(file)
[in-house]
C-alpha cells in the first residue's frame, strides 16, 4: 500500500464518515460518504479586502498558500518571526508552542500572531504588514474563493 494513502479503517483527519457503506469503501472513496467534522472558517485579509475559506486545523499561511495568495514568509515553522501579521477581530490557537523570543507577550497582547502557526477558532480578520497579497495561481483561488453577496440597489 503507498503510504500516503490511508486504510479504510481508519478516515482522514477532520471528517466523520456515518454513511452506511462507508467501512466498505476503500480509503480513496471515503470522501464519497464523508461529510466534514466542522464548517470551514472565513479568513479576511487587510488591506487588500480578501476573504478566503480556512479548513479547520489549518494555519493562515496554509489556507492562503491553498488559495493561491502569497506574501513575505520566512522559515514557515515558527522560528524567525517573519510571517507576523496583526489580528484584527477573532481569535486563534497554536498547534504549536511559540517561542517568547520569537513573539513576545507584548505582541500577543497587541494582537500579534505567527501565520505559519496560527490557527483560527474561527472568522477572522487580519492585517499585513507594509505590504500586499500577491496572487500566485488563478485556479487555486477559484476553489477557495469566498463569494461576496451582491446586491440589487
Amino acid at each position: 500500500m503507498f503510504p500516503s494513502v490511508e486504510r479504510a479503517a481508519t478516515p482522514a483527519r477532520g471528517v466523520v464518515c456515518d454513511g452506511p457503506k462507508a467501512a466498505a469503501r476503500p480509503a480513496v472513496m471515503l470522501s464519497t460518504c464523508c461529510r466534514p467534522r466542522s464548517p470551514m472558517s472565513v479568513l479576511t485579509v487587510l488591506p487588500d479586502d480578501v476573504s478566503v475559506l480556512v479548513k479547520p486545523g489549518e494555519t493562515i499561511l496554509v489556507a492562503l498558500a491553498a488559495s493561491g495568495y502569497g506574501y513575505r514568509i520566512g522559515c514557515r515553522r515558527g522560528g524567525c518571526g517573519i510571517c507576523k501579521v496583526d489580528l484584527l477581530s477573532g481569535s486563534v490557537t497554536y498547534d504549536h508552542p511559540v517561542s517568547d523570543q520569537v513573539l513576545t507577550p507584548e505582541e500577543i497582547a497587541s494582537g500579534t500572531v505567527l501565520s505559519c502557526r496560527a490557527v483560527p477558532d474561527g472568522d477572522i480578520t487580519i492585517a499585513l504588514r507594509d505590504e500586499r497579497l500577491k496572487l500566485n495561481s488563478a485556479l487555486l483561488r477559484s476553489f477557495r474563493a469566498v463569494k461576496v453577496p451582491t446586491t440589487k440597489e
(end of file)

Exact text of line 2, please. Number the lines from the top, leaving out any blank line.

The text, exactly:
C-alpha cells in the first residue's frame, strides 16, 4: 500500500464518515460518504479586502498558500518571526508552542500572531504588514474563493 494513502479503517483527519457503506469503501472513496467534522472558517485579509475559506486545523499561511495568495514568509515553522501579521477581530490557537523570543507577550497582547502557526477558532480578520497579497495561481483561488453577496440597489 503507498503510504500516503490511508486504510479504510481508519478516515482522514477532520471528517466523520456515518454513511452506511462507508467501512466498505476503500480509503480513496471515503470522501464519497464523508461529510466534514466542522464548517470551514472565513479568513479576511487587510488591506487588500480578501476573504478566503480556512479548513479547520489549518494555519493562515496554509489556507492562503491553498488559495493561491502569497506574501513575505520566512522559515514557515515558527522560528524567525517573519510571517507576523496583526489580528484584527477573532481569535486563534497554536498547534504549536511559540517561542517568547520569537513573539513576545507584548505582541500577543497587541494582537500579534505567527501565520505559519496560527490557527483560527474561527472568522477572522487580519492585517499585513507594509505590504500586499500577491496572487500566485488563478485556479487555486477559484476553489477557495469566498463569494461576496451582491446586491440589487